Last month, we reported that China’s economy enjoyed a strong first half of 2008, despite
the fact that economic growth did not approach 2007’s figure of 11.9%. We also noted that
growth is expected to slow significantly in H2 and as we enter 2009. Now, early indicators
are beginning to show that these assertions are coming true.
While China is moving away from exports and toward a high-tech and domestic consumer
driven economy, the country’s growth still remains very much export-driven. When export
growth slows, economic growth slows. Export growth seems to be falling at an eye-opening
rate, with volume growing at only 5.9% in June over the same period in 2007. By
comparison, in July 2007 export volume was still growing upwards of 28%.There are a
number of factors that have contributed to the problem. These include the sub-prime driven
slowdown in the West, Beijing’s reduction of VAT rebates for many exporters, and the rapid
appreciation of the RMB in 2008, among others.
The effect of the slowdown in the West is obvious—the U.S. and Europe are consuming less,
and orders to Chinese exporters in recent months have suffered as a result. The reduction
in VAT rebates was introduced last summer by Beijing as part of a series of tightening
measures designed to cool the economy, which at the time was in danger of overheating.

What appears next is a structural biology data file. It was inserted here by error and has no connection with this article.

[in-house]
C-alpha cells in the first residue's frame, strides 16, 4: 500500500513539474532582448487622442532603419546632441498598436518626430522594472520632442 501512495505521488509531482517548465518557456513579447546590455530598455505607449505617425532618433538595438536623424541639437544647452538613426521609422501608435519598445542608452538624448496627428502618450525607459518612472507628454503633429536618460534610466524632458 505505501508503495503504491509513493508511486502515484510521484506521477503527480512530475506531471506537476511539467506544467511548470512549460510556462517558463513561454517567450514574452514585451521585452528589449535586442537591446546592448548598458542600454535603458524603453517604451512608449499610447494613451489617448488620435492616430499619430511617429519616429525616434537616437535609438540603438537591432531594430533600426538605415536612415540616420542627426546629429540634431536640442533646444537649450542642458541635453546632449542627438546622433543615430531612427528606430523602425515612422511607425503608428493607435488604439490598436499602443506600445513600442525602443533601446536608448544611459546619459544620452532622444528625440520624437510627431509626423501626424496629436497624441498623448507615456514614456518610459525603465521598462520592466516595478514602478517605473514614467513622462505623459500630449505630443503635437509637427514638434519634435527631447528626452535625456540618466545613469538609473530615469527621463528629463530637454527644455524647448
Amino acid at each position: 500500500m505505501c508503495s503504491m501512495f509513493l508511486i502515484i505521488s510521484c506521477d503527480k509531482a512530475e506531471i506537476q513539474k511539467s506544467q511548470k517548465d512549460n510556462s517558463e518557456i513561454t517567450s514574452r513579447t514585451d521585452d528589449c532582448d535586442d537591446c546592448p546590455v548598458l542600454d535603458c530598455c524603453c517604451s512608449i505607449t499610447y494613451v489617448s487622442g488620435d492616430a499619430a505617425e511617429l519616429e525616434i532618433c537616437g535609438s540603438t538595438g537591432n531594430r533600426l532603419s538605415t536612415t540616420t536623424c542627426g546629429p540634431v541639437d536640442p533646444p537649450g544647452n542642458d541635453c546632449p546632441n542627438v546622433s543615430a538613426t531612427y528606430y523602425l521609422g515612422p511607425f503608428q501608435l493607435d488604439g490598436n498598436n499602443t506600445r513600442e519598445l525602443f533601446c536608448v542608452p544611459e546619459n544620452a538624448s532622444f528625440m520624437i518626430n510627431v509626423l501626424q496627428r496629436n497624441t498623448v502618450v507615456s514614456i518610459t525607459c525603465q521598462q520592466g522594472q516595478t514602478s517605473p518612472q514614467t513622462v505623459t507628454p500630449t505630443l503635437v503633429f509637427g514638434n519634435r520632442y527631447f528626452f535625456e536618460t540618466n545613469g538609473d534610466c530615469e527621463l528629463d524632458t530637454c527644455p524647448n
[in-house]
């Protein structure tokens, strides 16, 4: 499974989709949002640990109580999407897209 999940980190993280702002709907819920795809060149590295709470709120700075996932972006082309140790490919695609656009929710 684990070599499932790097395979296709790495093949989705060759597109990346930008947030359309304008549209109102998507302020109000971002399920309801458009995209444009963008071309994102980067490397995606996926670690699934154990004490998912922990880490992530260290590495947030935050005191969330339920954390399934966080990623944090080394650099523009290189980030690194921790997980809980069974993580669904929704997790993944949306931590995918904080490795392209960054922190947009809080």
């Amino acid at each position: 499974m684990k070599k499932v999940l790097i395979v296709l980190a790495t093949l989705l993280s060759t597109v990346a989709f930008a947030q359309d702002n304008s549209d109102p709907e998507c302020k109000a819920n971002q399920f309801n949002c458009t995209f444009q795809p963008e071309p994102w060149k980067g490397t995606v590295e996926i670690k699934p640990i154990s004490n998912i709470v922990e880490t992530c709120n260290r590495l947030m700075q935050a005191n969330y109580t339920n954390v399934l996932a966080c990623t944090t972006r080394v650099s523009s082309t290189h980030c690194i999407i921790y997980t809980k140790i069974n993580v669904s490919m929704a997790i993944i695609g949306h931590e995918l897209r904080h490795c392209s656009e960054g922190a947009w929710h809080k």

The effects were delayed, and have really begun to hurt exporters in 2008; many firms that
export low-margin products depended on those rebates to maintain profitability. Regarding
the currency appreciation issue, rapid RMB appreciation hurts exporters because the USD
payment they receive for their goods becomes less valuable.
Beijing has responded to the signs of a slowdown, declaring a change of monetary strategy.
In a recent Politburo meeting, the directive was altered from a strategy of tightening and
inflation control to a strategy of maintaining reasonably fast growth while controlling
inflation. “We must maintain steady, relatively fast development and control excessive price
rises as the priority tasks of macro adjustment,” said President Hu Jintao. As part of the
alteration, loan quotas have already been raised by about 5% for small- and medium-sized
enterprises (SMEs), and we’ll likely see Beijing slow the appreciation of the RMB for the
remainder of the year. VAT rebates have also been bumped up for textile manufacturers.
Along with a number of other industries, textile exporting had been hit hard by the reduction
in VAT rebates due to its lower margins. Although China is moving away from economic
dependence on lower value-added exports, regulators are now taking steps to make the
process more gradual in an attempt to avoid too rapid an economic slowdown and a
subsequent hard landing.
We’ll also keep an eye on how the People’s Bank of China (PBOC—China’s central bank)
responds to the country’s new change in economic strategy. For the last year and a half,
PBOC has used a series of hikes in the required reserve ratio for banks and hikes in interest
rates to remove money from circulation, control loan growth, and attempt to reign in
inflation. With the new focus on maintaining growth rather than slowing growth, and with
inflation control still at the top of the agenda, it will be interesting to see how PBOC alters its
Incidentally, although many had expected a post-Olympic malaise, the impending slowdown
has almost nothing to do with the Olympics. Despite the significance of the Games, they
have much less to do with the state of the economy than the factors mentioned above.